So on to Detroit, which felt huge in comparison to our first stops. It felt just as warm, welcoming and – maybe surprisingly for a big city – well kept. It has all the edge and grit you want from an urban stop-off, but even with a massive event running, everything seems under control and well ordered. You feel safe and at home, away from home. Our suites at the Aloft Detroit were actually probably bigger than our homes! Eminem’s daughter Hailie was partying there during our stay. The invite must have got lost.
Steeped in musical heritage and the birthplace of the Motown phenomenon, taking time out to listen through Detroit city’s story is a ‘must do’ at the Motown Museum. The ‘museum’ – which feels like the wrong word – is packed in to the house where it all began. Like its record label namesake, the vibe is fun and uplifting and there’s plenty of interaction… including a live performance from the tour group. I’d have attached a recording of ours - but autotune definitely wasn’t a feature back then so it’d do your hearing no good at all.
Getting around the city is a breeze too. Getting lost is a rite of passage when you’re a tourist – we managed it a good three-or-so times in 24 hours, but Detroit isn’t so sprawling or massive that it becomes a problem. It’s part of the fun – and jumping on a bus (ideally in the right direction) is something you’ll need to do if you want to contrast the buzzing city centre, with the subdued marble corridors of the city’s Institute Of Arts. Food-wise, small-plates seem to be the trend du jour, like at Wright & Company where we ate… lots. If you’re in a group, it’s a great way to sample some of the state’s favourites and a great talking point over dinner, as you’re sharing food as well as conversation. Don’t be lulled in to the image of the US as a nation of fast-food of poor quality. Michigan is one of the US’s biggest food producers, and that finds its way straight from farm-to-fork. If you’re out enjoying the city’s party scene and need to grab something big, bold and quintessentially American on your way home… there’s plenty of that too. You can’t go wrong with a Burrito after a beer or two, right?! Waking up in bed next to half of one in its foil wrapper on the pillow is a sign of a great night out in the D.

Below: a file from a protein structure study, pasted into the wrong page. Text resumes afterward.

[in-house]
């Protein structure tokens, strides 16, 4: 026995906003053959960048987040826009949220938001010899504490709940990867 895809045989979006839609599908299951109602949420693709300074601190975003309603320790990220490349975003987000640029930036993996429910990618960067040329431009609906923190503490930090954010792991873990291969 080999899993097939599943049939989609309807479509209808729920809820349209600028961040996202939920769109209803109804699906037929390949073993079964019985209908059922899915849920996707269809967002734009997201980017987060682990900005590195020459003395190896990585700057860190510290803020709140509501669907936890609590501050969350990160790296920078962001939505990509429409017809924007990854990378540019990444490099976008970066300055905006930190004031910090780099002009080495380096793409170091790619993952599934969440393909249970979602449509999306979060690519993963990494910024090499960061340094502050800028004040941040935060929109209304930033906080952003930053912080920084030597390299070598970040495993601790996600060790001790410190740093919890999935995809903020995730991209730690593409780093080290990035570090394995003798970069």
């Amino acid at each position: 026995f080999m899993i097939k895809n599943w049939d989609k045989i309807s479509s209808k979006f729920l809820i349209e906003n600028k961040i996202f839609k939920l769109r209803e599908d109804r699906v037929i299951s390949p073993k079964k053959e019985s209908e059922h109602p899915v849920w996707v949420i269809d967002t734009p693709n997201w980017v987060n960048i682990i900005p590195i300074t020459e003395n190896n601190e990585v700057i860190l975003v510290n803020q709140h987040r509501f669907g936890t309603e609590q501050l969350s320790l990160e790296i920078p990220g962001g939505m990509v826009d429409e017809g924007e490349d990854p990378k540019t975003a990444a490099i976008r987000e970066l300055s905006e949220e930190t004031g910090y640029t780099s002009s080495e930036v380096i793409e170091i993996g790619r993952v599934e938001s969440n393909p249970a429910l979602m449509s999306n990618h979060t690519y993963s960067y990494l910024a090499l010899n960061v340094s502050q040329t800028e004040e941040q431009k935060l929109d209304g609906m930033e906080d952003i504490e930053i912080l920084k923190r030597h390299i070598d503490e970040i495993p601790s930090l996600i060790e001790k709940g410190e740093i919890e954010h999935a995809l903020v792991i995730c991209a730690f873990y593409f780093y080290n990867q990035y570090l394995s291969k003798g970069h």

Detroit Pride - or Motor City Pride to use its official moniker is a little different to 'template' the LGBT community has so successfully rolled out over the globe over the years. Starting without a parade during its infancy, means all the energy went in to creating a festival-style event, but one that's got all the inclusivity you usually find watching the floats meander through the streets. It's really family-friendly - and there's a real variety of performance styles from world-class drag to accoustic rock. There's a main stage and a dance arena and everything you'd expect - but something about the mish-mashing of styles, culture, ages and vibes that means its the event overall, rather than a big headline act that is a must-see. The two-day festival takes place in Detroit's civic centre too, so forget temporarily converted car parks or muddy playing fields you might find re-purposed in the UK. This feels like it was built just for an event like this - with a stunning view across the river too, just for good measure.
In terms of LGBT nightlife, Detroit seemed to excel in the cocktail – often served dimly-lit in a basement. Woodward Bar & Grill in Midtwon Detroit is the oldest gay bar in the city, dating all the way back to back to 1960. Try ‘The Last Word’, a cocktail born in the city during the prohibition– it’s limey flavour is the only thing that’ll leave a bitter taste from your trip, and after a couple you’ll definitely be smiling.
Listen back to some of Alex & Toby's adventures below and to plan your own, visit www.michigan.org